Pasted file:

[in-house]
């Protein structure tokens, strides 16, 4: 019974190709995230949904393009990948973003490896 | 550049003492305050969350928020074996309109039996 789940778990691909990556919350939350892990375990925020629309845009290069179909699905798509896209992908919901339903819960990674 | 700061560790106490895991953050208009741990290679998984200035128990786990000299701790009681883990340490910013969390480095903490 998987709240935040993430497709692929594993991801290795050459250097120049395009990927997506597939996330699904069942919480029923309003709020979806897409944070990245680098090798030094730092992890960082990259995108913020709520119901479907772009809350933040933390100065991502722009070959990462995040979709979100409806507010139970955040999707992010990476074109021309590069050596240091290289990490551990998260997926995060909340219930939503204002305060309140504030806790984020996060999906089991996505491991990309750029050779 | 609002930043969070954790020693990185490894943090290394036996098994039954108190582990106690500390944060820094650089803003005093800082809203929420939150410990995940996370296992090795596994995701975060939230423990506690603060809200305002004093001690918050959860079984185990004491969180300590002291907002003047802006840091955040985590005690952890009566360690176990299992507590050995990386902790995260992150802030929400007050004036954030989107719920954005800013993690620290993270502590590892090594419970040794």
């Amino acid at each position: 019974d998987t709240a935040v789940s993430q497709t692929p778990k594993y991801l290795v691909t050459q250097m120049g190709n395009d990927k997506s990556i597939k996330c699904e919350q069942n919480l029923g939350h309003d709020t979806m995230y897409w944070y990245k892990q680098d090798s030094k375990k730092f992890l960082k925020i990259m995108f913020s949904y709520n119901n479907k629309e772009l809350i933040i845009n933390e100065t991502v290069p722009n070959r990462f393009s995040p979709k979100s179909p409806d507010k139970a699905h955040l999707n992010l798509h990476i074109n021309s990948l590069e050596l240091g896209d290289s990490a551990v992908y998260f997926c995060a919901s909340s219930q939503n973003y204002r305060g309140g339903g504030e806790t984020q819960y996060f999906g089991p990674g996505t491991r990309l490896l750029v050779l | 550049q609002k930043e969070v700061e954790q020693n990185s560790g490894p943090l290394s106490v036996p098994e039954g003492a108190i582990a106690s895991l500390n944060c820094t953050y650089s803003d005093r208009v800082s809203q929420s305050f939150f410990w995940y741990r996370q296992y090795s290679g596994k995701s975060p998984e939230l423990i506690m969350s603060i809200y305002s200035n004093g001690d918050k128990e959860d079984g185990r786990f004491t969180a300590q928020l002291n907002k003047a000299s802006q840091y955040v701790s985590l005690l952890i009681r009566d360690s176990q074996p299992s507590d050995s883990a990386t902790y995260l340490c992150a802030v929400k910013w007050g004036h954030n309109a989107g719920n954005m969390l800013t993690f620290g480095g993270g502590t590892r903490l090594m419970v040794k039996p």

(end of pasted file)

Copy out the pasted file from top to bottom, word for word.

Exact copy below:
[in-house]
């Protein structure tokens, strides 16, 4: 019974190709995230949904393009990948973003490896 | 550049003492305050969350928020074996309109039996 789940778990691909990556919350939350892990375990925020629309845009290069179909699905798509896209992908919901339903819960990674 | 700061560790106490895991953050208009741990290679998984200035128990786990000299701790009681883990340490910013969390480095903490 998987709240935040993430497709692929594993991801290795050459250097120049395009990927997506597939996330699904069942919480029923309003709020979806897409944070990245680098090798030094730092992890960082990259995108913020709520119901479907772009809350933040933390100065991502722009070959990462995040979709979100409806507010139970955040999707992010990476074109021309590069050596240091290289990490551990998260997926995060909340219930939503204002305060309140504030806790984020996060999906089991996505491991990309750029050779 | 609002930043969070954790020693990185490894943090290394036996098994039954108190582990106690500390944060820094650089803003005093800082809203929420939150410990995940996370296992090795596994995701975060939230423990506690603060809200305002004093001690918050959860079984185990004491969180300590002291907002003047802006840091955040985590005690952890009566360690176990299992507590050995990386902790995260992150802030929400007050004036954030989107719920954005800013993690620290993270502590590892090594419970040794």
């Amino acid at each position: 019974d998987t709240a935040v789940s993430q497709t692929p778990k594993y991801l290795v691909t050459q250097m120049g190709n395009d990927k997506s990556i597939k996330c699904e919350q069942n919480l029923g939350h309003d709020t979806m995230y897409w944070y990245k892990q680098d090798s030094k375990k730092f992890l960082k925020i990259m995108f913020s949904y709520n119901n479907k629309e772009l809350i933040i845009n933390e100065t991502v290069p722009n070959r990462f393009s995040p979709k979100s179909p409806d507010k139970a699905h955040l999707n992010l798509h990476i074109n021309s990948l590069e050596l240091g896209d290289s990490a551990v992908y998260f997926c995060a919901s909340s219930q939503n973003y204002r305060g309140g339903g504030e806790t984020q819960y996060f999906g089991p990674g996505t491991r990309l490896l750029v050779l | 550049q609002k930043e969070v700061e954790q020693n990185s560790g490894p943090l290394s106490v036996p098994e039954g003492a108190i582990a106690s895991l500390n944060c820094t953050y650089s803003d005093r208009v800082s809203q929420s305050f939150f410990w995940y741990r996370q296992y090795s290679g596994k995701s975060p998984e939230l423990i506690m969350s603060i809200y305002s200035n004093g001690d918050k128990e959860d079984g185990r786990f004491t969180a300590q928020l002291n907002k003047a000299s802006q840091y955040v701790s985590l005690l952890i009681r009566d360690s176990q074996p299992s507590d050995s883990a990386t902790y995260l340490c992150a802030v929400k910013w007050g004036h954030n309109a989107g719920n954005m969390l800013t993690f620290g480095g993270g502590t590892r903490l090594m419970v040794k039996p």